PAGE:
(from Jerome Earnest's Supreme, this picture is probably the 4 greatest stars of the West)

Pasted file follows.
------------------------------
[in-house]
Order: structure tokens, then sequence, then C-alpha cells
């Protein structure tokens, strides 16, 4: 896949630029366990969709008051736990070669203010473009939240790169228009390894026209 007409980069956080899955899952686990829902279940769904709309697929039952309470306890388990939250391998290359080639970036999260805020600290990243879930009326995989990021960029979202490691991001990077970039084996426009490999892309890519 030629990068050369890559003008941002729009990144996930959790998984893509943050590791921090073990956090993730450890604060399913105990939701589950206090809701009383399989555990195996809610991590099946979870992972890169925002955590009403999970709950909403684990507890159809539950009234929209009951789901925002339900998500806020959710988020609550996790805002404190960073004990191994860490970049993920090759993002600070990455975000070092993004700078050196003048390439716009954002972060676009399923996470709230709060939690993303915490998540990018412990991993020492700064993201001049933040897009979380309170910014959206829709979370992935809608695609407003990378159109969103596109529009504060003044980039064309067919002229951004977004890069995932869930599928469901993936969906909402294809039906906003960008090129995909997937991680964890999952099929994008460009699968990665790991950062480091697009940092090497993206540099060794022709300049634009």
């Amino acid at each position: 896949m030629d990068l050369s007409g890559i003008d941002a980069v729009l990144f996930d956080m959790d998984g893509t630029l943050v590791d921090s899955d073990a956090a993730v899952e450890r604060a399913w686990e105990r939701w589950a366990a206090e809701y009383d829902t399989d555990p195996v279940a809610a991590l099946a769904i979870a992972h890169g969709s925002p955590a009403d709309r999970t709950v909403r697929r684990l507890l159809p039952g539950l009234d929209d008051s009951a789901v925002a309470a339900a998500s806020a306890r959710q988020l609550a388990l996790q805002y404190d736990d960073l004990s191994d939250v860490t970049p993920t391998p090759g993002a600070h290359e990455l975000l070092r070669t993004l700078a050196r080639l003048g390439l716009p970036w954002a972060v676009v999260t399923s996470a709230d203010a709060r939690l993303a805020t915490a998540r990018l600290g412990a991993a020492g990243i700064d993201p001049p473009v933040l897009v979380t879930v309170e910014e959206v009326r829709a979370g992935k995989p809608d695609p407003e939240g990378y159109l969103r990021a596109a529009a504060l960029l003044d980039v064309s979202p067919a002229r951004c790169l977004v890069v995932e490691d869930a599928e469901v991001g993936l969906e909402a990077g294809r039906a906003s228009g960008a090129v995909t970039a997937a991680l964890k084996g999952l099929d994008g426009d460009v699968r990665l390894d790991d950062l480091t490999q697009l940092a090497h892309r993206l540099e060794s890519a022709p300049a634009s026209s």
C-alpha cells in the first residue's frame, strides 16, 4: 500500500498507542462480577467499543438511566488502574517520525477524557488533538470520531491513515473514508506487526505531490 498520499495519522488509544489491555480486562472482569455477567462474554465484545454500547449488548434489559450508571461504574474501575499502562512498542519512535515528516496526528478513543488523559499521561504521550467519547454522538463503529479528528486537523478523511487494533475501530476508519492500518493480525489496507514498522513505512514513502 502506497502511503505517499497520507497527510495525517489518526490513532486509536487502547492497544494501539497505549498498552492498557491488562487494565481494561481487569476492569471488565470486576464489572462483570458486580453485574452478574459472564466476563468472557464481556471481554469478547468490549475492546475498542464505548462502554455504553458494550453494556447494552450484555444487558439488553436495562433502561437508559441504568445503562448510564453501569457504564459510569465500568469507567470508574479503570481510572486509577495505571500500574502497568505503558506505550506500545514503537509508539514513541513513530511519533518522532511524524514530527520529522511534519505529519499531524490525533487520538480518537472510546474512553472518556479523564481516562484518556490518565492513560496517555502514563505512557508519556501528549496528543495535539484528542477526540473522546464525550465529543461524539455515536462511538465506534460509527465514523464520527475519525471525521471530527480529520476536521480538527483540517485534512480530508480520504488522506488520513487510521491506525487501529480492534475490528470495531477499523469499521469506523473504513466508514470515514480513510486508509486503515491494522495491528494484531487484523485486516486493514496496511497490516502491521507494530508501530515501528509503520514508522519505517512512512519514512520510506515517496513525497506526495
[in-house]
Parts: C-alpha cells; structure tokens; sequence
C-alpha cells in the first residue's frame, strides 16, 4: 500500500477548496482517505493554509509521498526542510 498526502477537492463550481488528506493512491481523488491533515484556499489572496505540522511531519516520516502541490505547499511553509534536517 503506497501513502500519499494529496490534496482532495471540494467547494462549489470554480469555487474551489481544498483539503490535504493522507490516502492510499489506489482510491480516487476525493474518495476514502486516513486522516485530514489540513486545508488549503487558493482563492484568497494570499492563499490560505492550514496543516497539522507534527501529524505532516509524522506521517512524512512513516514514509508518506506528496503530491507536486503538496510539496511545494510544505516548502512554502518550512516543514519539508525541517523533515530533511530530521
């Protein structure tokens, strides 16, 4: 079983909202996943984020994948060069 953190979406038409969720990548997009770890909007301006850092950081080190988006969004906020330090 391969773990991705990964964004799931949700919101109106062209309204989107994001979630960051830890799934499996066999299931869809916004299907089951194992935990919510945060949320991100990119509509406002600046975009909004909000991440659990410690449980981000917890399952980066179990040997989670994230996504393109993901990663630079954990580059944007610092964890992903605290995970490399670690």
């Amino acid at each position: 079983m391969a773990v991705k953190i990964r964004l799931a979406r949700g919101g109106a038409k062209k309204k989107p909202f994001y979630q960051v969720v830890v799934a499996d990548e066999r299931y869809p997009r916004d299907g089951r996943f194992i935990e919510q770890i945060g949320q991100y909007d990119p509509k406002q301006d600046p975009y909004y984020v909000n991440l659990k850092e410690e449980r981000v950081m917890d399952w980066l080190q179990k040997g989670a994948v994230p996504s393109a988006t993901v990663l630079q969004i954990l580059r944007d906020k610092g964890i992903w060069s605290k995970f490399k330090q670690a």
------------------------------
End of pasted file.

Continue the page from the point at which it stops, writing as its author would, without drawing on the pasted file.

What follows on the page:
Slow Pitch Softball was sort of an afterthought in the western part of the country back in the 1950's and 1960's, Heidelberg Beer from Tacoma, WA had a couple top 20 ASA finishes in the late 1960's. Gordon Pheiffer made the ASA all-american 2nd team in 1968. Another Washington team, Cambridge Square also had a little ASA success in the mid 1970's with a couple of top 10 ASA finishes in 1974 and 1975. Dave Rumppe made the ASA all-american team both years and actually led the nationals in batting in 1975 (.737). The USSSA had a western world series to get more western teams involved. Earlier USSSA powers included Goettl's Metals of Mesa, AZ and Big Apple of Phoenix, AZ. Although they were beaten soundly by the East representative in the 1971 and 1972 USSSA World Series, at least interest was rising. Larry Harrell of Goettl's was the first western USSSA MVP in 1970 (he pitched all 5 victories and gave up 7 runs in 5 games with 2 shutouts). Vince Peralta of Big Apple won the award in 1971. In 1972, Larry Sheppard of Gonzales Mexican Foods of Richmond, CA was 20-22 (.909) to capture the MVP. Gonzales later the next year changed their name to Bay Area Merchants (BAM). They were by far the most successful western softball softball team to date. BAM upset heavily favored Dino's Pizza of Detroit in the 1973 USSSA World Series. Charlie Pierce of BAM was the USSSA MVP. Dino's came back to defeat BAM in the 1974 USSSA World Series. The western part of the country now started to develop some stars as evident by these 1974 USSSA world series stats: Elby Bushong of BAM (15-29 8 home runs, 17 RBIs) Tom Sandau (20-29, 8 home runs, 16 RBIs) and Charlie Pierce (17-28, 15 runs scored and 10 RBIs). In 1976, BAM finished 27th in the ASA Nationals before Campbell Strange took on part sponsorship in 1977. They were now called Campbell's-BAM. A fifth place finish in the 1977 ASA Nationals put western softball on the map to stay. John Tercheria was named ASA all-american. Between the 1977 and 1978 seasons, Campbell Strange kept only three players from the old team (Tercheria, Pierce and Randy Barlich). Elby Bushong left the team and joined new western powerhouse, Capitol Insulation (He hit 127 home runs for them on the year). Campbell's Carpets as they were now called had recruited a bunch of new young superstars for the 1978 season and became one of the best teams in the country. They finished the year with a 93-15 record and won the ASA National Championship by defeating Howard's Furniture in the final. Denny Jones (34-41 [.829], 18 home runs, 40 RBI's) was the ASA MVP. Other ASA all-americans were Mike Cellura (.714, 21 home runs, 36 RBI's), Randy Barlich (.750, 15 home runs, 44 RBI's), Tom Sandau (.694, 12 home runs, 31 RBI's), John Tercheria (.647, 8 home runs) and Russell Bradley. Denny Jones hit 155 home runs and batted .670 on the year. Al White hit 109 home runs and batted .653 on the year. White had double vision at the ASA nationals and didn't play. The NSPC started up in 1978 and Campbell's won 2 out of the 4 at-large tournaments they had. They were thus considered the 1978 NSPC Champs. Denny Jones (13 homers, .759) and Mike Cellura (13 homers) led Campbells in the 1st NSPC tourny. Jones was the MVP at the other NSPC tourny thay won. Cellura chipped in with 10 home runs. Campbell's had a disappointing 1979, after finishing first in the NSPC regular season, they fell to third at the national championships behind Nelson's Painting and Howard's Furniture. Mike Cellura and Jerry King were NSPC all-americans. They finished second to Nelco Mfg. of Oklahoma City in the ASA Nationals as Cellura, Russell Bradley, Jerry King, Charlie Pierce, Denny Jones and newcomer Greg Fuhrman were all named ASA all-americans. The USSSA was the same kind of disappointing result, Campbell's was third behind Nelson's and Howard's again. Only Russell Bradley and Denny Jones were named to the USSSA all-world team. Dick Bartel finished the year with 155 home runs to lead Campbell's. The highlight of the year was when they won the Smoky Mountain Classic in Maryville, TN. Greg Fuhrman was the tournament MVP. When 1980 came around, Campbell's was more determined than ever to win it all. They first won the NSPC Championship by defeating Howard's/Western Steer. Mike Cellura (15-17, .882) was the NSPC MVP and was joined on the NSPC all-american team by Elby Bushong ( once again back with the team), Denny Jones, Dennis Myers and Greg Fuhrman. Next came the ASA National Championship, which they won by defeating Howard's once again. Pitcher Buddy Slater was 6-0 and batted .500 to earn ASA MVP honors. Other ASA all-americans were Dick Bartel (.667, 8 home runs), Jerry King (.700, 8 home runs) and Steve Williams (.520, 5 home runs). Denny Jones and Greg Fuhrman both hit 9 home runs but did not make the team. The USSSA World Series was next and Campbell's beat Dave Carroll Sports in the final to win the coveted triple crown (NSPC, ASA and USSSA). Buddy Slater was once again the MVP. Dennis Myers, Steve Williams, Mike Cellura, Dick Bartel and Greg Fuhrman all made the USSSA all-world team. Campbell's finished the year at 118-12. Bartel and Jones were the team home run kings with both right around 200 homers. Campbell Strange decided to call it quits as a sponsor after the 1980 season, So Campbell's Manager Randy Gorrell and a host of other Campbell's superstars joined the Howard's team for the 1981 season. Howard's went on to win the triple crown as well in 1981. Campbell Strange had at one time these Hall of Fame players, Elby Bushong (USSSA), Dick Bartel (USSSA and ASA), Mike Cellura (USSSA), Buddy Slater (USSSA) and Richard Wilborn (ASA). Another western team called Capitol Insulation had much success as well. They had back to back 4th place finishes at the 1977 and 1978 USSSA World Series. They also had Mike Cellura and Elby Bushong on the USSSA all-world team. Elby Bushong also had the 2nd highest batting average in the country in 1978. He hit .708 to go along with his 127 home runs. His average was behind Bruce Meade (.720) of Nelson's, Craig Elliott was third for Ken Sanders Ford with .700 average. Cruz Martinez made the all-world team for Capitol in 1980 and 1981. In 1983 and 1985 Capitol had USSSA runner-up finishes behind the outstanding tournaments of Denny Jones. Capitol finished 3rd in the 1987 NSPC National Championships, as they were led by none other than Mike Cellura (8-15, .537) and he also made the 1987 NSPC all-tournament team. As a matter of fact, Cellura has made the USSSA all-world team (USSSA Class-AA) as recently as 1995 with D's/Dynasty of California. When it comes down to it, probably the greatest western slow pitch player of all-time was Rick Wheeler, who played his early years with Capitol before going to national powerhouses like Elite Coatings and Smythe Sox. He was a five time member of the USSSA all-world team as well as an MVP winner. He also made the ASA all-american team with Jerry's Caterers. He inducted into the USSSA Hall of Fame in 1995.